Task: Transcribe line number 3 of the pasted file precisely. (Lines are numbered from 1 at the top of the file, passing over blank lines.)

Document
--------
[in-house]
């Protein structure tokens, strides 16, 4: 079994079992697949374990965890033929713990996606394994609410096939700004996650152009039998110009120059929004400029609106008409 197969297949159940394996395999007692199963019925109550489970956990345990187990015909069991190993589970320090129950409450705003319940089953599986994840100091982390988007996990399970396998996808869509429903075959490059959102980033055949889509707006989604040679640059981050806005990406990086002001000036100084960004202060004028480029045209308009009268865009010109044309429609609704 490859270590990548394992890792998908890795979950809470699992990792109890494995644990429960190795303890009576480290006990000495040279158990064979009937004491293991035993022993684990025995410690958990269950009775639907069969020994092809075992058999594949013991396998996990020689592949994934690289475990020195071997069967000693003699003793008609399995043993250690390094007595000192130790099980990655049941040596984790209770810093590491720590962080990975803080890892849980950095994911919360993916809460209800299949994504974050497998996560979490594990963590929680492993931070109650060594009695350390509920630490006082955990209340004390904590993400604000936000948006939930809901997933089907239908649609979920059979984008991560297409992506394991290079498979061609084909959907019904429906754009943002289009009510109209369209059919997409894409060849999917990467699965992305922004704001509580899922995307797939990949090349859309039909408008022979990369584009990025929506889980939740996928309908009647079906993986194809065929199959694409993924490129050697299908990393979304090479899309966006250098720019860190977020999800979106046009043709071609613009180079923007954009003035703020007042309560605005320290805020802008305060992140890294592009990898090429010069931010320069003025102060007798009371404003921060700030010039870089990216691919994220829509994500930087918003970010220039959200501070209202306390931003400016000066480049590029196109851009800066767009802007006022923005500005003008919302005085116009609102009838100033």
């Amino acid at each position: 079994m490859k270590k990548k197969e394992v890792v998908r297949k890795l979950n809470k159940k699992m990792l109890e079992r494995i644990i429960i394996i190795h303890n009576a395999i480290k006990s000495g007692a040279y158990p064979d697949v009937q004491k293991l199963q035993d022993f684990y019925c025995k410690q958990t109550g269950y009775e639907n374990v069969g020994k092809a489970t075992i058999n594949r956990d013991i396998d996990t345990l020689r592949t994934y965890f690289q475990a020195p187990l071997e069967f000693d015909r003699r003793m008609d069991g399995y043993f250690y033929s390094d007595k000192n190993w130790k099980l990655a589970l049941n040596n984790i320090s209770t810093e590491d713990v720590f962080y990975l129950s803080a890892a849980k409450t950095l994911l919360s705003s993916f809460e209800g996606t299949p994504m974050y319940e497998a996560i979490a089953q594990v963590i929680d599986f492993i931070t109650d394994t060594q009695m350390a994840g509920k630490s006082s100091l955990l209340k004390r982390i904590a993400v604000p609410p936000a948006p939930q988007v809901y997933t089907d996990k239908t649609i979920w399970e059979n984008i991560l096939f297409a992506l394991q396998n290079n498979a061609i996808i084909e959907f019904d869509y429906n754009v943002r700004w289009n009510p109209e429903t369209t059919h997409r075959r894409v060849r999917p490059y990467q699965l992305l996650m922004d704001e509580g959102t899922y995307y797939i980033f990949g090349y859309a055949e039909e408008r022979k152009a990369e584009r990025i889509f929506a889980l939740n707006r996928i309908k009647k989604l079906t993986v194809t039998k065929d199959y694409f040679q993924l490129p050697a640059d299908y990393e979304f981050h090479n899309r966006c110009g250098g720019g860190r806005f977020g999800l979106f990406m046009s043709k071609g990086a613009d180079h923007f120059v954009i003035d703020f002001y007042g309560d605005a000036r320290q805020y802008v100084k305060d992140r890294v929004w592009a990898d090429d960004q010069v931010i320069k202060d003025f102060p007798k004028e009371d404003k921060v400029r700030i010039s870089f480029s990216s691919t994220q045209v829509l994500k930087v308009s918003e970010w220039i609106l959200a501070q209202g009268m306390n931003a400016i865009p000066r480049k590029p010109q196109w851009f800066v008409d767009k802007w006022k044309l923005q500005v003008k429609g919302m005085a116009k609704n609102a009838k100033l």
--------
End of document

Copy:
């Amino acid at each position: 079994m490859k270590k990548k197969e394992v890792v998908r297949k890795l979950n809470k159940k699992m990792l109890e079992r494995i644990i429960i394996i190795h303890n009576a395999i480290k006990s000495g007692a040279y158990p064979d697949v009937q004491k293991l199963q035993d022993f684990y019925c025995k410690q958990t109550g269950y009775e639907n374990v069969g020994k092809a489970t075992i058999n594949r956990d013991i396998d996990t345990l020689r592949t994934y965890f690289q475990a020195p187990l071997e069967f000693d015909r003699r003793m008609d069991g399995y043993f250690y033929s390094d007595k000192n190993w130790k099980l990655a589970l049941n040596n984790i320090s209770t810093e590491d713990v720590f962080y990975l129950s803080a890892a849980k409450t950095l994911l919360s705003s993916f809460e209800g996606t299949p994504m974050y319940e497998a996560i979490a089953q594990v963590i929680d599986f492993i931070t109650d394994t060594q009695m350390a994840g509920k630490s006082s100091l955990l209340k004390r982390i904590a993400v604000p609410p936000a948006p939930q988007v809901y997933t089907d996990k239908t649609i979920w399970e059979n984008i991560l096939f297409a992506l394991q396998n290079n498979a061609i996808i084909e959907f019904d869509y429906n754009v943002r700004w289009n009510p109209e429903t369209t059919h997409r075959r894409v060849r999917p490059y990467q699965l992305l996650m922004d704001e509580g959102t899922y995307y797939i980033f990949g090349y859309a055949e039909e408008r022979k152009a990369e584009r990025i889509f929506a889980l939740n707006r996928i309908k009647k989604l079906t993986v194809t039998k065929d199959y694409f040679q993924l490129p050697a640059d299908y990393e979304f981050h090479n899309r966006c110009g250098g720019g860190r806005f977020g999800l979106f990406m046009s043709k071609g990086a613009d180079h923007f120059v954009i003035d703020f002001y007042g309560d605005a000036r320290q805020y802008v100084k305060d992140r890294v929004w592009a990898d090429d960004q010069v931010i320069k202060d003025f102060p007798k004028e009371d404003k921060v400029r700030i010039s870089f480029s990216s691919t994220q045209v829509l994500k930087v308009s918003e970010w220039i609106l959200a501070q209202g009268m306390n931003a400016i865009p000066r480049k590029p010109q196109w851009f800066v008409d767009k802007w006022k044309l923005q500005v003008k429609g919302m005085a116009k609704n609102a009838k100033l």